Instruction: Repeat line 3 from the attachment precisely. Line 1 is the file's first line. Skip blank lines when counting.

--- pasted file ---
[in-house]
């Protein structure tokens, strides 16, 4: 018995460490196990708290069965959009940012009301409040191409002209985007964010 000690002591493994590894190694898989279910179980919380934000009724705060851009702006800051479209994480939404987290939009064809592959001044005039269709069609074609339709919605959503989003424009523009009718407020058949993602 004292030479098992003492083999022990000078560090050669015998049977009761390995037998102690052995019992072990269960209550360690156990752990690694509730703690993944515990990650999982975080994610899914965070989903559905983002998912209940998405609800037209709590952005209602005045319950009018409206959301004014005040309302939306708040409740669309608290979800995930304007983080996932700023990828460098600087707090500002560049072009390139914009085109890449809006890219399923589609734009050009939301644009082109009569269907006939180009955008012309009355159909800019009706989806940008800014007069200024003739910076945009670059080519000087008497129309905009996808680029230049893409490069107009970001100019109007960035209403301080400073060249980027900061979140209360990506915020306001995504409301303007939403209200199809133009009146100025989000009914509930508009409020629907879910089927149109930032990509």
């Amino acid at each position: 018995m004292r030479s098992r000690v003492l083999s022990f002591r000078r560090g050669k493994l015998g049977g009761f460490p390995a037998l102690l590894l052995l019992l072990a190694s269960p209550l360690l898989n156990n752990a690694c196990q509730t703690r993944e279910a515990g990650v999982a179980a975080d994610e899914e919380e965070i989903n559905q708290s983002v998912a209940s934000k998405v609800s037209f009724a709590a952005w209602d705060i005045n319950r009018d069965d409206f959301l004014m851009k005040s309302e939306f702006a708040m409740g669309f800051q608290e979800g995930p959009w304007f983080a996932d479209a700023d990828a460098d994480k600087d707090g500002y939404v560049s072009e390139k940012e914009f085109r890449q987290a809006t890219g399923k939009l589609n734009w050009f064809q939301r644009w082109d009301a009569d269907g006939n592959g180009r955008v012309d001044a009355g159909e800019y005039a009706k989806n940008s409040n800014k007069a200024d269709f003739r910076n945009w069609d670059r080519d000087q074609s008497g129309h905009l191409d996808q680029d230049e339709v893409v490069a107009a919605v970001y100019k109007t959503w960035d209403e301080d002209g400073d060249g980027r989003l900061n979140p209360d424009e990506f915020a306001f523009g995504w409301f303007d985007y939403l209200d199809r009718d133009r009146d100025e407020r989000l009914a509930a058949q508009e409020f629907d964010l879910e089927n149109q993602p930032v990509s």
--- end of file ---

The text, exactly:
């Amino acid at each position: 018995m004292r030479s098992r000690v003492l083999s022990f002591r000078r560090g050669k493994l015998g049977g009761f460490p390995a037998l102690l590894l052995l019992l072990a190694s269960p209550l360690l898989n156990n752990a690694c196990q509730t703690r993944e279910a515990g990650v999982a179980a975080d994610e899914e919380e965070i989903n559905q708290s983002v998912a209940s934000k998405v609800s037209f009724a709590a952005w209602d705060i005045n319950r009018d069965d409206f959301l004014m851009k005040s309302e939306f702006a708040m409740g669309f800051q608290e979800g995930p959009w304007f983080a996932d479209a700023d990828a460098d994480k600087d707090g500002y939404v560049s072009e390139k940012e914009f085109r890449q987290a809006t890219g399923k939009l589609n734009w050009f064809q939301r644009w082109d009301a009569d269907g006939n592959g180009r955008v012309d001044a009355g159909e800019y005039a009706k989806n940008s409040n800014k007069a200024d269709f003739r910076n945009w069609d670059r080519d000087q074609s008497g129309h905009l191409d996808q680029d230049e339709v893409v490069a107009a919605v970001y100019k109007t959503w960035d209403e301080d002209g400073d060249g980027r989003l900061n979140p209360d424009e990506f915020a306001f523009g995504w409301f303007d985007y939403l209200d199809r009718d133009r009146d100025e407020r989000l009914a509930a058949q508009e409020f629907d964010l879910e089927n149109q993602p930032v990509s």